Sustainability made simple

Fighting Coronavirus: This Isn’t About You

Coronavirus this isn't about you message to millennials flatten the curve
Photo: CC0 Public Domain / Unsplash - Alexander Popov

No school, no trips, no more public events and much more on the way: The novel coronavirus is paralysing America and forcing us all to make sacrifices. The majority of people seems to accept this. Those who are still bitching about the constraints put on public life should now finally come to grips with one simple fact: This is not about you.

The majority of our readers (as well as employees) are under the age of 50. This means they don’t necessarily belong to the most at-risk group for serious illness from coronavirus. If you – like the author – belong to this majority and have no previous illnesses: Congratulations. There’s a good chance you’ll survive Covid-19 without experiencing any major symptoms at all. However, this is not about you.

We Need to Think Beyond Ourselves

Our standard reflex as Americans – or perhaps simply as human beings – in times of crisis seems to be to ask ourselves: How will this affect me? In most cases the answer will be “it won’t”, and then we tend to take neither the crisis nor the measures to contain it all too seriously. For perhaps the very first time in a crisis, we currently have to really think beyond ourselves and our immediate surroundings.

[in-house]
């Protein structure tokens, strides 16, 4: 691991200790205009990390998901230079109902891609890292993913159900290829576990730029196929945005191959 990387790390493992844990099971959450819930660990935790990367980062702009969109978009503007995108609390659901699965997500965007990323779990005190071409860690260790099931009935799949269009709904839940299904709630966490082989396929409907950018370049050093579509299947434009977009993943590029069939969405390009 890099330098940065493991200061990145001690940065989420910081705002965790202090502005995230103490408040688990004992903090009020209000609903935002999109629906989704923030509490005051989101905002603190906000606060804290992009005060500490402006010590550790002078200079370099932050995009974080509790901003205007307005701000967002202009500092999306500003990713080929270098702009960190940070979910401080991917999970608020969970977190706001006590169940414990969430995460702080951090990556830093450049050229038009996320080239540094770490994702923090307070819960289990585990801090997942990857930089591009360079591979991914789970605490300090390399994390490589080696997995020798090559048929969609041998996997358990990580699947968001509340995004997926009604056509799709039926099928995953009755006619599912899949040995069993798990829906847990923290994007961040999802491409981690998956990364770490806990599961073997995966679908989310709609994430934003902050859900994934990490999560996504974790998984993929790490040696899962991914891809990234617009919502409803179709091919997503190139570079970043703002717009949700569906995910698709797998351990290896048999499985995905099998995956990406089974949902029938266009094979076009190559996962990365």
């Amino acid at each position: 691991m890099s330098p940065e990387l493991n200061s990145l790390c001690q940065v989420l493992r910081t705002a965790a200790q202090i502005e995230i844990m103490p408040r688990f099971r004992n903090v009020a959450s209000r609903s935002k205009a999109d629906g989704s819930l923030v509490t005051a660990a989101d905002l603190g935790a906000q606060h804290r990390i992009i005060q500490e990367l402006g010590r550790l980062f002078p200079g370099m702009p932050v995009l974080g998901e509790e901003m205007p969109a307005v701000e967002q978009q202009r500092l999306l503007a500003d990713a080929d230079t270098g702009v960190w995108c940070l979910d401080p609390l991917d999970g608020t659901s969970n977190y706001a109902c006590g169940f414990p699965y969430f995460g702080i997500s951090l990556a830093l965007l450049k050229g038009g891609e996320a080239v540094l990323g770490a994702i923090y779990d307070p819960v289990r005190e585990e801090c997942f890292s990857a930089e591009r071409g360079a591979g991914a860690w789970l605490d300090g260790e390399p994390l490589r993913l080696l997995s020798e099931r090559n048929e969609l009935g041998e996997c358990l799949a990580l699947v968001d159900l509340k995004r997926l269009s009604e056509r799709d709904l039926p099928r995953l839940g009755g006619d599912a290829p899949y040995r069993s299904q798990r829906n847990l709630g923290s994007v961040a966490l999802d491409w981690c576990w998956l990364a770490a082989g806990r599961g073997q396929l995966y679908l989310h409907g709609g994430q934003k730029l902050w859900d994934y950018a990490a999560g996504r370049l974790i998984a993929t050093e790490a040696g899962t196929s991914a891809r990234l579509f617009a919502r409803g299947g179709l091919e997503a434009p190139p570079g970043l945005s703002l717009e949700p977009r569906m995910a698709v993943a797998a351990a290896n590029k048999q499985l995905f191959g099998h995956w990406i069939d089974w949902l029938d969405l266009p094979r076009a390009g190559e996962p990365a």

coronavirus pandemic think beyond yourself do your part to flatten the curve
Times of extraordinary hardship require extraordinary measures. (Photo: CC0 Public Domain / Pixabay - sabinevanerp)

Because even if you really do not know anyone at all (which is highly unlikely) over the age of 50 or who has pre-existing conditions such as asthma, diabetes, cancer or heart problems: These people do exist and you now carry some responsibility for their survival.

Simply washing our hands frequently and following proper personal hygiene doesn’t cut it. Nowadays, it is just as important to keep your distance, practice social distancing and stay away from (even small) public events.

Yes, that means you will have to make sacrifices – however inconvenient that may be. All of us are now morally obliged to limit direct personal contact wherever possible, to avoid crowds of all sizes, to postpone trips and to cancel plans.

Read on: Coronavirus: 10 Tips on How to Make Best Use of Your Time at Home

Nobody is Robbing You of Your Freedom

Just a few days ago the author read the following in a group text planning a gathering of friends from various locations: “I am not willing to give up my social life now just to avoid the possibility of getting infected.”

It’s St. Patrick’s Day on March 17th. The majority of celebrations took place in bars and pubs across the country the weekend prior. Well after the government’s request that Americans avoid large crowds and practice caution in public, many didn’t hesitate and proceeded to enjoy the day celebrating in crowded bars nonetheless.

A friend who set out early on the weekend of St. Patrick’s day parties refused to cancel plans after buying an expensive ticket to an exclusive all-day bar event: “If I get it, I’m sure it will have been worth it.” Another friend believed that it would be enough if a relative with bad asthma now “takes good care of himself”.